Think of Switzerland, and doubtlessly your thoughts drift to emerald foothills dotted with cows grazing happily in the shadow of some daunting Alpine peak. But there’s teal in them thar hills, so we set off to find it.
Kandersteg is a little adventure outpost, with a modest population of 1314 (according to my 2017 Lonely Planet) and the most silent Saturday night I’ve ever heard. To be fair, I wouldn’t be looking for a wild night out on the eve of my 3-hour Via Ferrata or early-morning leap off of some cliff with my paragliding pals. (We did neither of these things, though I’m not saying I wouldn’t.)
On a Saturday morning in early September, Dan and I took the train from SBB to Kandersteg, a nearly 2.5-hour journey one way with a transfer at Spiez. For someone with pitiful geography, it took me a long time to realize that we’d been near Spiez only a few months earlier for Rebecca and J’s wedding on the lake at Thun. And then, when we stepped off the train and onto the tiny Kandersteg platform, we realized that this had been the town where, back in April, we’d taken a car train in order to access Blausee on our way back from Zermatt.
I have always envisioned Switzerland as some expansive land, a European version of Australia, but really, it’s all rather small. When I asked J how it compared to the US, he told me it was about the size of New Hampshire and Vermont combined. This still seems unbelievably small, but I’m processing it.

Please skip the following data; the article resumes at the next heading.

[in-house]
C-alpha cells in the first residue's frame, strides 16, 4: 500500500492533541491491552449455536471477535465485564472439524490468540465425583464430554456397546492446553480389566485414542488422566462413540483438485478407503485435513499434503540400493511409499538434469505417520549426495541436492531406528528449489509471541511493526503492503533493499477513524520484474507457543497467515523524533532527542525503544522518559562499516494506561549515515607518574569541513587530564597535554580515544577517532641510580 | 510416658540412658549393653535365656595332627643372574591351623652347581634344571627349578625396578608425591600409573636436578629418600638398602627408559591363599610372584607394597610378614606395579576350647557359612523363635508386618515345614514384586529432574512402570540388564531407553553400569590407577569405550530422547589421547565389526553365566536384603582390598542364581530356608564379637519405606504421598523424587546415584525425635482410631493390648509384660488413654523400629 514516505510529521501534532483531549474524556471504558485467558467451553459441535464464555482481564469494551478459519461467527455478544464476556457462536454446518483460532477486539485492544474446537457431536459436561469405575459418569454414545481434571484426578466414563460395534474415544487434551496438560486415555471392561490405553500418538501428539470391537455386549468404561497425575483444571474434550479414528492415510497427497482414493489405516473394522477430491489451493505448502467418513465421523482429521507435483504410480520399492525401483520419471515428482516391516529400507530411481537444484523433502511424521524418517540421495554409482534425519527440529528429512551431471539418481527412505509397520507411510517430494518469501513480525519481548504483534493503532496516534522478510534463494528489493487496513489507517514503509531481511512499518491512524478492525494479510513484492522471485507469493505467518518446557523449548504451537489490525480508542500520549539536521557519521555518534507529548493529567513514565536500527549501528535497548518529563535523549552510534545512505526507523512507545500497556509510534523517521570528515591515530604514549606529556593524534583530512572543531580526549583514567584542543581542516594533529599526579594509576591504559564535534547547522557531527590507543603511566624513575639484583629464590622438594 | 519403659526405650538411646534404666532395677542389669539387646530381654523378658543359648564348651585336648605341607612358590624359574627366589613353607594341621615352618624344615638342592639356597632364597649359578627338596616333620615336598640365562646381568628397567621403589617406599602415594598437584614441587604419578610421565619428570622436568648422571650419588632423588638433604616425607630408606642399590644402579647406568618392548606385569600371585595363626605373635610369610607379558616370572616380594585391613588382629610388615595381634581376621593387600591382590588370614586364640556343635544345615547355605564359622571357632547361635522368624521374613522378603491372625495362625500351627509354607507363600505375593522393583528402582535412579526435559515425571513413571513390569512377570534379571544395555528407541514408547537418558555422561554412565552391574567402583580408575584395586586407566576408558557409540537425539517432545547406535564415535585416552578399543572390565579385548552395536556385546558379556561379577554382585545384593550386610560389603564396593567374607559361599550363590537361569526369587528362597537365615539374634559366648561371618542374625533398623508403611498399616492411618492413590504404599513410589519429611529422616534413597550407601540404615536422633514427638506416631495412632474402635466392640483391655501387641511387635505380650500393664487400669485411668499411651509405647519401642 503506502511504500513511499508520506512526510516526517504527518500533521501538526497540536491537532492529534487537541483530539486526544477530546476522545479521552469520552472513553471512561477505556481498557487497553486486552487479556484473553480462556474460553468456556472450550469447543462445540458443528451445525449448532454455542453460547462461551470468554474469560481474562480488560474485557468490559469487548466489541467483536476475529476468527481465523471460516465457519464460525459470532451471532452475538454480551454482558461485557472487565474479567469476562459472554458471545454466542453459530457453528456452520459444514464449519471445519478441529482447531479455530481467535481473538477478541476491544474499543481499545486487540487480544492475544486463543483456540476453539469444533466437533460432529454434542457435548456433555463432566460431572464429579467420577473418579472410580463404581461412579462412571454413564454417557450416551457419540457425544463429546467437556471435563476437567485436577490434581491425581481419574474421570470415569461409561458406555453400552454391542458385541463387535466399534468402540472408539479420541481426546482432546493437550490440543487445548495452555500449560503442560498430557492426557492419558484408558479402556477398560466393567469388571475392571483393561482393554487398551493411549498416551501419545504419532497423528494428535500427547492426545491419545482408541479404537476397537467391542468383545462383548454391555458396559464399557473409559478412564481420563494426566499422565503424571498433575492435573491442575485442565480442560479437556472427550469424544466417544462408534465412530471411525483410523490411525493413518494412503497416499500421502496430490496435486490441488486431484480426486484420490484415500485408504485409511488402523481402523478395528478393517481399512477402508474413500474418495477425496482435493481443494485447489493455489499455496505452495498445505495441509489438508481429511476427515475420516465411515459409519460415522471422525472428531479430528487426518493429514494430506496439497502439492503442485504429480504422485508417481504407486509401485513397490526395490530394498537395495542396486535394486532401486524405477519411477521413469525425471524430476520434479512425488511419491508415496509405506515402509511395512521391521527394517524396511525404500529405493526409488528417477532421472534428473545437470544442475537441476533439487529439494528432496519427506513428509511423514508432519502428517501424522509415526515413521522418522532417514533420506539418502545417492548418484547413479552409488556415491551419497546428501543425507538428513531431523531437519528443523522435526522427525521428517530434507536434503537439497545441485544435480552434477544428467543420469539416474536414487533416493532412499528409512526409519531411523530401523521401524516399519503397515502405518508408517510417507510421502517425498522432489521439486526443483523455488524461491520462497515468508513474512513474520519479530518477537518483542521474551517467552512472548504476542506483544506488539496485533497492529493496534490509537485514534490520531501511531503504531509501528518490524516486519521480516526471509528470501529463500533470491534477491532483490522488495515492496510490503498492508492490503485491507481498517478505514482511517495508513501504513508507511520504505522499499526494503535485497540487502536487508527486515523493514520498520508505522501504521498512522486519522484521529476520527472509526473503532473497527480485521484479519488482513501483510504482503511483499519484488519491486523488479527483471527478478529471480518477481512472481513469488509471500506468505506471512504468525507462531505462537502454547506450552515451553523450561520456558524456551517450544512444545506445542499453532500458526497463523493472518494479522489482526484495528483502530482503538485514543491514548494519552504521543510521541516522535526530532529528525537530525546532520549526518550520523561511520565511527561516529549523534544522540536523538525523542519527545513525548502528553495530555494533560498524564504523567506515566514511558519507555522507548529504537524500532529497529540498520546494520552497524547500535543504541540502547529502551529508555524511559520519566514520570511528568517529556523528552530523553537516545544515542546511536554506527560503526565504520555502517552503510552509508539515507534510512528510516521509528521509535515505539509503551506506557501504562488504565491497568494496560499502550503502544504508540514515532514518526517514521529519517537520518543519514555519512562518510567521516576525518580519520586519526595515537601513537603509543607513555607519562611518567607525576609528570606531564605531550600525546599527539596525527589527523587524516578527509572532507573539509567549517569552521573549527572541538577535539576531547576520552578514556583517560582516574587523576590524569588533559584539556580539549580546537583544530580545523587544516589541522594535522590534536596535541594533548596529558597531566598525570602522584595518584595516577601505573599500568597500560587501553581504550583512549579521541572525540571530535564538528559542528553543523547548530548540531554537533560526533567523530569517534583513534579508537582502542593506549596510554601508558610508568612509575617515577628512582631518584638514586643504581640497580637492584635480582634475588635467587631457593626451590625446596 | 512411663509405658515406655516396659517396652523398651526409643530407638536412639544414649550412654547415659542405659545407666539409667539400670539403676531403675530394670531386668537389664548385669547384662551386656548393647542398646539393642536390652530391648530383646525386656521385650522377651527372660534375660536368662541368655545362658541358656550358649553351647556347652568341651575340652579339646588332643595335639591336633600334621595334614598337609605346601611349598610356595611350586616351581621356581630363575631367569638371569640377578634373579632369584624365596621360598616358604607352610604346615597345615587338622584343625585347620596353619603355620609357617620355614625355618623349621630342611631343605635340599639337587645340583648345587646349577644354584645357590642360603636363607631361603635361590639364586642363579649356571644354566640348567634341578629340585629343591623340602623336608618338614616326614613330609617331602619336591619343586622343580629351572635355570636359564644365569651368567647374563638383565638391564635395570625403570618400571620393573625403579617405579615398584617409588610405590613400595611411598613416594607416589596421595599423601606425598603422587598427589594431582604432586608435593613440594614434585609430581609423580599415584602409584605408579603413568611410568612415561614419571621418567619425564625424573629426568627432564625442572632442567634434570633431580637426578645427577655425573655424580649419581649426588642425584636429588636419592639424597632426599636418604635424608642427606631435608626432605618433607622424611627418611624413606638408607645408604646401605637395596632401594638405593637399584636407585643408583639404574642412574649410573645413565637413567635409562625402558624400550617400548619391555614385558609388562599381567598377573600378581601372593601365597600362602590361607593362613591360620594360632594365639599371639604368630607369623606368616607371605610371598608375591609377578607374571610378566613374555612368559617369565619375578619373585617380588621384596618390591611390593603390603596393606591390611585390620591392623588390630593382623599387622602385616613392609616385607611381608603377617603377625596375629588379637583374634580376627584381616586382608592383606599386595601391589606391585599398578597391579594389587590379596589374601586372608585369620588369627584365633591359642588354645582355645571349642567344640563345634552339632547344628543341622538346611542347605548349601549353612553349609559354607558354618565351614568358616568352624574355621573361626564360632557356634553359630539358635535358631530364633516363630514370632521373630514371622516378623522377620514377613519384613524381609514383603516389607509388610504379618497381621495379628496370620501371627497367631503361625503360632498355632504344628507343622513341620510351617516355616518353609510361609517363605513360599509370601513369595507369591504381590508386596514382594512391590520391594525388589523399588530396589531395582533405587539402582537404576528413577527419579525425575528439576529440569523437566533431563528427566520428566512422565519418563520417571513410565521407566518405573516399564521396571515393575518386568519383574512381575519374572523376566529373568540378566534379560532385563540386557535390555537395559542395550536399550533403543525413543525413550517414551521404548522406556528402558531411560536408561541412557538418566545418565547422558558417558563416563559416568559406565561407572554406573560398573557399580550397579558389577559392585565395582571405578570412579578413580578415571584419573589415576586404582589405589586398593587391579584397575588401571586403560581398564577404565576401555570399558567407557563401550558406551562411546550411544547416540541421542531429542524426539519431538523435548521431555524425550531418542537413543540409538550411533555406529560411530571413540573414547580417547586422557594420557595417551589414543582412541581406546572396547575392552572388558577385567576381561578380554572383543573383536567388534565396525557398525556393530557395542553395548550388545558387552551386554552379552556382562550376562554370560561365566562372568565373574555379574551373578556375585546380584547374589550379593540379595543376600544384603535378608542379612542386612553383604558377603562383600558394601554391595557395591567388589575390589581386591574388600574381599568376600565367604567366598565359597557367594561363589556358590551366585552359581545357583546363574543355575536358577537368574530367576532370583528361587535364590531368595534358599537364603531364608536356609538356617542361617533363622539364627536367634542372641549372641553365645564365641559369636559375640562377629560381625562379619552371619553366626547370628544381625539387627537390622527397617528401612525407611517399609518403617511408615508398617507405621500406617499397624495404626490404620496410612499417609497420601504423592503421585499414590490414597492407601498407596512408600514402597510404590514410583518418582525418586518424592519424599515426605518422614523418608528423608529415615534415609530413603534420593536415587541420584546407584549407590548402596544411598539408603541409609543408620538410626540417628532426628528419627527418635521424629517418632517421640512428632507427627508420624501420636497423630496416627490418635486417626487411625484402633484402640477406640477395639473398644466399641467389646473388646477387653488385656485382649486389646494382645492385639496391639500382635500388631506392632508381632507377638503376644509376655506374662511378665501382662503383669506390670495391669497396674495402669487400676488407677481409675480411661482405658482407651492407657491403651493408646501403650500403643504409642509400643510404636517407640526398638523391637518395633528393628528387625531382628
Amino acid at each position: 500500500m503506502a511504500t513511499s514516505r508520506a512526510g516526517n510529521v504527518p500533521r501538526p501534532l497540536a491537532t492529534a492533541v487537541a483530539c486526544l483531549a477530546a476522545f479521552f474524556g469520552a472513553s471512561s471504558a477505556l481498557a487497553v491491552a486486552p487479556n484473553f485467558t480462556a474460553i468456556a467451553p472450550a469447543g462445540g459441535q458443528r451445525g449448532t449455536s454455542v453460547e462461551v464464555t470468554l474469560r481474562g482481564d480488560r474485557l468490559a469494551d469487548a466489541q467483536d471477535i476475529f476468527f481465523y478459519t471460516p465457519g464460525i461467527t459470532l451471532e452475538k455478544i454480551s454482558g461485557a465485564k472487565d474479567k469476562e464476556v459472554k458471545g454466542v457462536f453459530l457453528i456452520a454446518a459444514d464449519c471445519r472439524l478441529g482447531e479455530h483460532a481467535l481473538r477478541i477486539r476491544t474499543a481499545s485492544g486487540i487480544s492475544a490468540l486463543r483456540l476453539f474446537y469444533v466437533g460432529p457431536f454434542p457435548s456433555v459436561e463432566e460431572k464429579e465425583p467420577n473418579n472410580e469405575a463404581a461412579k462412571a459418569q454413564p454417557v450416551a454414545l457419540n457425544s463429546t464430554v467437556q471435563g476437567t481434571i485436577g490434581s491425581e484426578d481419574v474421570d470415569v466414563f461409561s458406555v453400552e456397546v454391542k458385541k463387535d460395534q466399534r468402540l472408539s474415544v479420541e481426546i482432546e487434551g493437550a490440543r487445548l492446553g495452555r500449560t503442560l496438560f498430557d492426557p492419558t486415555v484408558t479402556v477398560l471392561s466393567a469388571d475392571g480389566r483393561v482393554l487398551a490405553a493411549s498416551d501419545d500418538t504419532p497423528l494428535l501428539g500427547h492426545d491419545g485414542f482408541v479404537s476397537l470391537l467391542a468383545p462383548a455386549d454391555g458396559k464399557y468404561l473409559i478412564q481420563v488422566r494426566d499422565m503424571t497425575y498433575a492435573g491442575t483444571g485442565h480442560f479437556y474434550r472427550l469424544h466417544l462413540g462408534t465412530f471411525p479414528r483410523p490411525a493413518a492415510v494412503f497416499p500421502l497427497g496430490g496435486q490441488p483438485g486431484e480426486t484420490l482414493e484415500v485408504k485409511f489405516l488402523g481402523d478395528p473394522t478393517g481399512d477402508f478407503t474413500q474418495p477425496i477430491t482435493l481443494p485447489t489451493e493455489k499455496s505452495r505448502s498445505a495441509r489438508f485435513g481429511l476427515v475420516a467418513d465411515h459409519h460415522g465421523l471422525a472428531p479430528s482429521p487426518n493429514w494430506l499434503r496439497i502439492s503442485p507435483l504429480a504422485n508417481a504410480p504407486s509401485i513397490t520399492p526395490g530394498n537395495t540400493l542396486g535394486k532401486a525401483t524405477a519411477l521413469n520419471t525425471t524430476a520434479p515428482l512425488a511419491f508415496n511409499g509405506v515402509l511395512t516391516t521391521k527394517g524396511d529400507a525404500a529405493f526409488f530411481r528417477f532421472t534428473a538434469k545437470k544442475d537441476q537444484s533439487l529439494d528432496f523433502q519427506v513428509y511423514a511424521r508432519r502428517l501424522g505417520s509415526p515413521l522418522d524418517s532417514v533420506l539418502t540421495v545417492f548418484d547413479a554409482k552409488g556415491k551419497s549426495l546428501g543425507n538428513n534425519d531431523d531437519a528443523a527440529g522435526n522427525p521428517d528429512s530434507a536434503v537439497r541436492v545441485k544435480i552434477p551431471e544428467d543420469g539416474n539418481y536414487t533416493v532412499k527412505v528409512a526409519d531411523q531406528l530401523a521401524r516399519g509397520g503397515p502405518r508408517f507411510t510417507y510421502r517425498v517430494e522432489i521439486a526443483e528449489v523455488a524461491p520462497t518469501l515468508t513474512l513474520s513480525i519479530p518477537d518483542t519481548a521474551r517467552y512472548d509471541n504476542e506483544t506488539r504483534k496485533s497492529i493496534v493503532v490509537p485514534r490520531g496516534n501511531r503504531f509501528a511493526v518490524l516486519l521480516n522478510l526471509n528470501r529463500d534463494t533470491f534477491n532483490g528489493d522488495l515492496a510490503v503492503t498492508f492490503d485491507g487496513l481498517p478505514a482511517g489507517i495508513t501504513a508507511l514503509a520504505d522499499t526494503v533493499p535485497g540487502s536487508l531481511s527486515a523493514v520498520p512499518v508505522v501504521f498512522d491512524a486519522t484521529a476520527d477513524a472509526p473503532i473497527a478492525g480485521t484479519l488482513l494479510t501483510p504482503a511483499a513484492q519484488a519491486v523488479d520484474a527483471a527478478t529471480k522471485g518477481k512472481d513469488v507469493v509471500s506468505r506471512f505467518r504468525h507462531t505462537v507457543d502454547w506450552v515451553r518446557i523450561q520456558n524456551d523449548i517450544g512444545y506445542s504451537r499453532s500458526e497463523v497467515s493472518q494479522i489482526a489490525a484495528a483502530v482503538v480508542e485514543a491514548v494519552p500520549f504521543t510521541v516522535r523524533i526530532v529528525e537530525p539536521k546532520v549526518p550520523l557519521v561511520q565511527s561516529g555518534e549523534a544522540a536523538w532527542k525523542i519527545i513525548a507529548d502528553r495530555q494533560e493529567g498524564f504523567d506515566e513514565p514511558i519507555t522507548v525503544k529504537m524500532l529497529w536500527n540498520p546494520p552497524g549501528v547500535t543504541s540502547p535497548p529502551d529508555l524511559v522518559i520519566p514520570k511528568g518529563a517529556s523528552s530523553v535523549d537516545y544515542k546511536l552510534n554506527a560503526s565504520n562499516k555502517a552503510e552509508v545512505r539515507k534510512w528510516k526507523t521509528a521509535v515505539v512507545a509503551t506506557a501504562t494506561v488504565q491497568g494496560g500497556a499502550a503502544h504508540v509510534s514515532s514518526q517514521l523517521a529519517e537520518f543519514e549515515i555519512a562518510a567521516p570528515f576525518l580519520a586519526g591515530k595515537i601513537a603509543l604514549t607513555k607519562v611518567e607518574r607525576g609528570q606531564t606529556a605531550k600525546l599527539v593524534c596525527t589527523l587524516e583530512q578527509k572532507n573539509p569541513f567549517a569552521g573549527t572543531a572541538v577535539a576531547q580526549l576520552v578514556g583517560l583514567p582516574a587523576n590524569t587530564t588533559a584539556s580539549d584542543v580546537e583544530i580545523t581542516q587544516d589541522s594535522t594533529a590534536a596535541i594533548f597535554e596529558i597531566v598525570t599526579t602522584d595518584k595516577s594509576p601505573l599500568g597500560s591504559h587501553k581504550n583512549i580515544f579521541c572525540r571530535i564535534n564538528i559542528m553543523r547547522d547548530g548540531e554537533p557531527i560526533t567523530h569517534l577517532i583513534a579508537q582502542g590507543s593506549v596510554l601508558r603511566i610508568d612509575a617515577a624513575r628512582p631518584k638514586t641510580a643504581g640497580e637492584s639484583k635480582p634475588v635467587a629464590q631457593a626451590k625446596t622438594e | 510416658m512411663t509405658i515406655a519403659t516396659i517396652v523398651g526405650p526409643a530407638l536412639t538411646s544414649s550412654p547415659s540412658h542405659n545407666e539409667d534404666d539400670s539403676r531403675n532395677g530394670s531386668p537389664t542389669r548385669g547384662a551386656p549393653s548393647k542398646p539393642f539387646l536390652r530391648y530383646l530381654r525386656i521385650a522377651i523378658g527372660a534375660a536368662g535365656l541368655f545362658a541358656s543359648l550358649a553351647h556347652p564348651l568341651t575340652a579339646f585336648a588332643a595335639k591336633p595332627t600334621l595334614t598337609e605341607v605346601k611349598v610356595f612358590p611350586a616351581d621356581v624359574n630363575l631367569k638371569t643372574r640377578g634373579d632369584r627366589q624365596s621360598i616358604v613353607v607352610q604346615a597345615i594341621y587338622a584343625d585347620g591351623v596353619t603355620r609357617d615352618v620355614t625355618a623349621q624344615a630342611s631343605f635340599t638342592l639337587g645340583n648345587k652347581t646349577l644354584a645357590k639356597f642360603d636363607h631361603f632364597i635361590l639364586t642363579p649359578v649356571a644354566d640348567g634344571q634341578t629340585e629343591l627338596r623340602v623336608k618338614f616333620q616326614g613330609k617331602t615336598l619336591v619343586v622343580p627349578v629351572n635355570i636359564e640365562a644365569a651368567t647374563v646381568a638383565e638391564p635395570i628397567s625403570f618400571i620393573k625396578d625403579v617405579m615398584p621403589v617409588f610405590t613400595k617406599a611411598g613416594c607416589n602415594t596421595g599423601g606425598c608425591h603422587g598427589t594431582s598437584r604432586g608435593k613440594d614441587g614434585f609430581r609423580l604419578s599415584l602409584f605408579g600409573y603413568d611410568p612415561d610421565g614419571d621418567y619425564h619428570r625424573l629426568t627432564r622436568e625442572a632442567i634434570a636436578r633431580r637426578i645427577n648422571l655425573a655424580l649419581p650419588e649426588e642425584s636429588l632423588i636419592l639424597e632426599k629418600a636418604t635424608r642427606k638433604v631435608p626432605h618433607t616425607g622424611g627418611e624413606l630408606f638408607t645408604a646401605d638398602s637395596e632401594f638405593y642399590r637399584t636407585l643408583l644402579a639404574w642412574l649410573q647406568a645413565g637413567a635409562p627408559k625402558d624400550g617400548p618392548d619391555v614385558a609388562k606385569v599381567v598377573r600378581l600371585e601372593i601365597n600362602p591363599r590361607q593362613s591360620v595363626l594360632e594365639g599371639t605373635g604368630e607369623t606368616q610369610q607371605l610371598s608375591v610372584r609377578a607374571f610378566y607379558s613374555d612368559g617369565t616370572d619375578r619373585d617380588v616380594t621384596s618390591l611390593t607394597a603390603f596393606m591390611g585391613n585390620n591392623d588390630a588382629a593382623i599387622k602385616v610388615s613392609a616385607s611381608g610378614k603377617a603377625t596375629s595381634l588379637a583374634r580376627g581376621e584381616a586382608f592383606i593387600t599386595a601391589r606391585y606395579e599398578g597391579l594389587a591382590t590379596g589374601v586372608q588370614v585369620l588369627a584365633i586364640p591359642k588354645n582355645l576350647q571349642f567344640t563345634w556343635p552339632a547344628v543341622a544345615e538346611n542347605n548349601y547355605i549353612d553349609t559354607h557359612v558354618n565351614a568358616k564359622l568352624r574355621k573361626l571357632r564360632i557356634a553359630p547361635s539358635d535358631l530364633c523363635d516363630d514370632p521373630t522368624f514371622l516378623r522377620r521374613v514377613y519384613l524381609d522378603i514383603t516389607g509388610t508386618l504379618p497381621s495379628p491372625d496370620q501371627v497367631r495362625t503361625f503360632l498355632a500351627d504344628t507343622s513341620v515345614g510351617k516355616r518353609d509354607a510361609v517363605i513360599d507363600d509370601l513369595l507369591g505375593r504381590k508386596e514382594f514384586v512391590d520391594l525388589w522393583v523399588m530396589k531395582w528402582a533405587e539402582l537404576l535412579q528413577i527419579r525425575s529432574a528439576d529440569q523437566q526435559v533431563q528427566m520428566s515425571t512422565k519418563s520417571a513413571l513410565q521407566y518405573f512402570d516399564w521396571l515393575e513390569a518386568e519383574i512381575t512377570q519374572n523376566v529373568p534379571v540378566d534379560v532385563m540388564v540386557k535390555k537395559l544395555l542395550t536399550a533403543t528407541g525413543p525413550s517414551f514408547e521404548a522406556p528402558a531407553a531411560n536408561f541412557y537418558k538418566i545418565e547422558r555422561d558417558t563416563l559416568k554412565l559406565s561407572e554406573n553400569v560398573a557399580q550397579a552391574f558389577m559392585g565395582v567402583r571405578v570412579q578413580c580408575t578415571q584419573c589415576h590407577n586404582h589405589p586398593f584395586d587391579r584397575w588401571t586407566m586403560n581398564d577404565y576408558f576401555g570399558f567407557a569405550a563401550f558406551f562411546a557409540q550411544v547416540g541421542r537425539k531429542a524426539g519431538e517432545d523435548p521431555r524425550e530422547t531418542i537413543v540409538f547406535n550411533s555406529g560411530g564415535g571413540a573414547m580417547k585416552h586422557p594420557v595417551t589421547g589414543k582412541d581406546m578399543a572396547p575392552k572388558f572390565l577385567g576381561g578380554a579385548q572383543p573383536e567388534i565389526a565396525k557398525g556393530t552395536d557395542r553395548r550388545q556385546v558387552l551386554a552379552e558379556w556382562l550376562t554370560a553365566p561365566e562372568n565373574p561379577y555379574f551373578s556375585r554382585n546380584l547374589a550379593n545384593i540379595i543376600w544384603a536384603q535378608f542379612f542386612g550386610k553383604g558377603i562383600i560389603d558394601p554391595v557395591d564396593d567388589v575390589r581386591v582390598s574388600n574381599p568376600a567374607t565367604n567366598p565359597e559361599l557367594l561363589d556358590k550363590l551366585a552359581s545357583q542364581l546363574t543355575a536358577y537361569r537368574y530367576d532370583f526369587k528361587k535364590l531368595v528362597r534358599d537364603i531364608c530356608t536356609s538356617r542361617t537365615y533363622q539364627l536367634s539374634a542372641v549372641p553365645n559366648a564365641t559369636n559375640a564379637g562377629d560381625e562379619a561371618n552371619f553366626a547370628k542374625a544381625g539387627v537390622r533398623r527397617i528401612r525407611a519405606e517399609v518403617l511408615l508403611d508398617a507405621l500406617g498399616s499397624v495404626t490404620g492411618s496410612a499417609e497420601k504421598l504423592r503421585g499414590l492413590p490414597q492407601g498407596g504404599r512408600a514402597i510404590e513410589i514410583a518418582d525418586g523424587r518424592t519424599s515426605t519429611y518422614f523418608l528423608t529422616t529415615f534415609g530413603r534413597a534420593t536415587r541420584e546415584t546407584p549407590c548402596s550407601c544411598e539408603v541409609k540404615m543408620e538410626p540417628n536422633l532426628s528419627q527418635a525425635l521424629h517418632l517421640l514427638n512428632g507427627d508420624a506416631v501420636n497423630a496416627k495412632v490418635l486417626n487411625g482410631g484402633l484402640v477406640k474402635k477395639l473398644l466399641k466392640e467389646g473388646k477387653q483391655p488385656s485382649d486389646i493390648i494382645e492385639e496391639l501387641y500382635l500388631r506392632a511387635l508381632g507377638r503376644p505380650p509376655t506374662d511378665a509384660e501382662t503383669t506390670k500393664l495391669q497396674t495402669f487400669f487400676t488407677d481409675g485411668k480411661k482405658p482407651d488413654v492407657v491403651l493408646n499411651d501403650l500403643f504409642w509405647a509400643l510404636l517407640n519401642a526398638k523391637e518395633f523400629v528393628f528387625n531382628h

We realized that Blausee was a short hike away, and we couldn’t check into our hotel until 3pm. With the sun bright in the sky and the whole day ahead of us, we laced up our hiking boots and ventured out.
Switzerland’s majestic hiking trails are wonderfully well-marked with yellow signs indicating which trail leads where, and approximately how many hours or minutes it will take to cover the distance. We found ourselves at a crossroads: one sign pointed into the grassy, cow-strewn meadows, a 2-hour journey to Blausee, while another pointed beneath a concrete bridge and past a hydroelectric dam, with only 1.5 hours of walking. For whatever reason, we opted for the urban trail.
There was little to write home about, with a white gravel road winding through the occasional patch of trees before looping back out to follow power lines or reveal a bulldozer sitting idly beside some construction site. But a hike is a hike, and we were outside in the clean mountain air, and in a little over an hour, we arrived at Blausee.